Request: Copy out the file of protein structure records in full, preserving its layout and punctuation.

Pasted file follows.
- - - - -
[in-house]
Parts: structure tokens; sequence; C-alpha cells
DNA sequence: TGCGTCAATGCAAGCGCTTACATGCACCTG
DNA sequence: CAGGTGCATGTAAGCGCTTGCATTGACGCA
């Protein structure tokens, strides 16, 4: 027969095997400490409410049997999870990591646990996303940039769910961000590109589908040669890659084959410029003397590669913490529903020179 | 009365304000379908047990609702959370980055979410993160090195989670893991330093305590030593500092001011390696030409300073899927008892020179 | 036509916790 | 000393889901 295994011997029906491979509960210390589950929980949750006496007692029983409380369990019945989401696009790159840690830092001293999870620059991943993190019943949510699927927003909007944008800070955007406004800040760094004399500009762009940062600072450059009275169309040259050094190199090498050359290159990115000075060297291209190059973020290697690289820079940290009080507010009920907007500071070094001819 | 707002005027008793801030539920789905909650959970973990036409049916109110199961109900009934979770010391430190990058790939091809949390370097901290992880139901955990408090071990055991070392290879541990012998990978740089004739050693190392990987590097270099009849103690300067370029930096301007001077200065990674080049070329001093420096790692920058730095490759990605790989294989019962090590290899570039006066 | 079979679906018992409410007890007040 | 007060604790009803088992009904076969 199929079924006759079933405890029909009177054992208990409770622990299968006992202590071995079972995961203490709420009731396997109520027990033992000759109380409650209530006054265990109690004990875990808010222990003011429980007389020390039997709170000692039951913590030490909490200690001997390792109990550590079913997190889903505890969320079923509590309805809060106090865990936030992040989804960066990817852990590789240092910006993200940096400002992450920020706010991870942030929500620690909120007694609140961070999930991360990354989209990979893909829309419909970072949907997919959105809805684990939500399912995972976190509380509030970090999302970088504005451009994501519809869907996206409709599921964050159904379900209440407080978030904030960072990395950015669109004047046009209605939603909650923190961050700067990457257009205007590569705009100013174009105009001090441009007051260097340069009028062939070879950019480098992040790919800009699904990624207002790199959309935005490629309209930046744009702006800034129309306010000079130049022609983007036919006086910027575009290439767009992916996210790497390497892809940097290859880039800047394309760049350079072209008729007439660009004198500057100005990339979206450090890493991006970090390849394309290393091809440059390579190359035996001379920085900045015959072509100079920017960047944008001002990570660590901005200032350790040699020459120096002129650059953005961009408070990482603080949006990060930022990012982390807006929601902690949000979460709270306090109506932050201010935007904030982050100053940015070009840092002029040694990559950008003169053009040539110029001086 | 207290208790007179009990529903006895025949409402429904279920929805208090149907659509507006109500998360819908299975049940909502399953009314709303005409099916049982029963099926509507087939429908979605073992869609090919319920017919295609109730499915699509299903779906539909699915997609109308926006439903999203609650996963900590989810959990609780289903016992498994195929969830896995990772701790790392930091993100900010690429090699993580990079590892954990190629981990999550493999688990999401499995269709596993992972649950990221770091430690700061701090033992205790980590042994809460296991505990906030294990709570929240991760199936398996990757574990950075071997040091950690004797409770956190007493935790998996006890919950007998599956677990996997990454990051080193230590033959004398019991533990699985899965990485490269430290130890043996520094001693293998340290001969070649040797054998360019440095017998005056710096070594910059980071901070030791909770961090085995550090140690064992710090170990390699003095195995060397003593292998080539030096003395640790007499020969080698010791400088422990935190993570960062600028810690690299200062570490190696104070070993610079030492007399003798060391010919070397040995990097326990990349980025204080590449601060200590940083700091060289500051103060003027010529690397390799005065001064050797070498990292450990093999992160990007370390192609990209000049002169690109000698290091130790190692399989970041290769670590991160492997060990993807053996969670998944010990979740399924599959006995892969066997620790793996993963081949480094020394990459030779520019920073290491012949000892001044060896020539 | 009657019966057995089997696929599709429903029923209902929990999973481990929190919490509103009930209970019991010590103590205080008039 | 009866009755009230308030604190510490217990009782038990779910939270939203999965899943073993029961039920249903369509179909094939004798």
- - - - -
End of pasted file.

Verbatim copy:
[in-house]
Parts: structure tokens; sequence; C-alpha cells
DNA sequence: TGCGTCAATGCAAGCGCTTACATGCACCTG
DNA sequence: CAGGTGCATGTAAGCGCTTGCATTGACGCA
């Protein structure tokens, strides 16, 4: 027969095997400490409410049997999870990591646990996303940039769910961000590109589908040669890659084959410029003397590669913490529903020179 | 009365304000379908047990609702959370980055979410993160090195989670893991330093305590030593500092001011390696030409300073899927008892020179 | 036509916790 | 000393889901 295994011997029906491979509960210390589950929980949750006496007692029983409380369990019945989401696009790159840690830092001293999870620059991943993190019943949510699927927003909007944008800070955007406004800040760094004399500009762009940062600072450059009275169309040259050094190199090498050359290159990115000075060297291209190059973020290697690289820079940290009080507010009920907007500071070094001819 | 707002005027008793801030539920789905909650959970973990036409049916109110199961109900009934979770010391430190990058790939091809949390370097901290992880139901955990408090071990055991070392290879541990012998990978740089004739050693190392990987590097270099009849103690300067370029930096301007001077200065990674080049070329001093420096790692920058730095490759990605790989294989019962090590290899570039006066 | 079979679906018992409410007890007040 | 007060604790009803088992009904076969 199929079924006759079933405890029909009177054992208990409770622990299968006992202590071995079972995961203490709420009731396997109520027990033992000759109380409650209530006054265990109690004990875990808010222990003011429980007389020390039997709170000692039951913590030490909490200690001997390792109990550590079913997190889903505890969320079923509590309805809060106090865990936030992040989804960066990817852990590789240092910006993200940096400002992450920020706010991870942030929500620690909120007694609140961070999930991360990354989209990979893909829309419909970072949907997919959105809805684990939500399912995972976190509380509030970090999302970088504005451009994501519809869907996206409709599921964050159904379900209440407080978030904030960072990395950015669109004047046009209605939603909650923190961050700067990457257009205007590569705009100013174009105009001090441009007051260097340069009028062939070879950019480098992040790919800009699904990624207002790199959309935005490629309209930046744009702006800034129309306010000079130049022609983007036919006086910027575009290439767009992916996210790497390497892809940097290859880039800047394309760049350079072209008729007439660009004198500057100005990339979206450090890493991006970090390849394309290393091809440059390579190359035996001379920085900045015959072509100079920017960047944008001002990570660590901005200032350790040699020459120096002129650059953005961009408070990482603080949006990060930022990012982390807006929601902690949000979460709270306090109506932050201010935007904030982050100053940015070009840092002029040694990559950008003169053009040539110029001086 | 207290208790007179009990529903006895025949409402429904279920929805208090149907659509507006109500998360819908299975049940909502399953009314709303005409099916049982029963099926509507087939429908979605073992869609090919319920017919295609109730499915699509299903779906539909699915997609109308926006439903999203609650996963900590989810959990609780289903016992498994195929969830896995990772701790790392930091993100900010690429090699993580990079590892954990190629981990999550493999688990999401499995269709596993992972649950990221770091430690700061701090033992205790980590042994809460296991505990906030294990709570929240991760199936398996990757574990950075071997040091950690004797409770956190007493935790998996006890919950007998599956677990996997990454990051080193230590033959004398019991533990699985899965990485490269430290130890043996520094001693293998340290001969070649040797054998360019440095017998005056710096070594910059980071901070030791909770961090085995550090140690064992710090170990390699003095195995060397003593292998080539030096003395640790007499020969080698010791400088422990935190993570960062600028810690690299200062570490190696104070070993610079030492007399003798060391010919070397040995990097326990990349980025204080590449601060200590940083700091060289500051103060003027010529690397390799005065001064050797070498990292450990093999992160990007370390192609990209000049002169690109000698290091130790190692399989970041290769670590991160492997060990993807053996969670998944010990979740399924599959006995892969066997620790793996993963081949480094020394990459030779520019920073290491012949000892001044060896020539 | 009657019966057995089997696929599709429903029923209902929990999973481990929190919490509103009930209970019991010590103590205080008039 | 009866009755009230308030604190510490217990009782038990779910939270939203999965899943073993029961039920249903369509179909094939004798």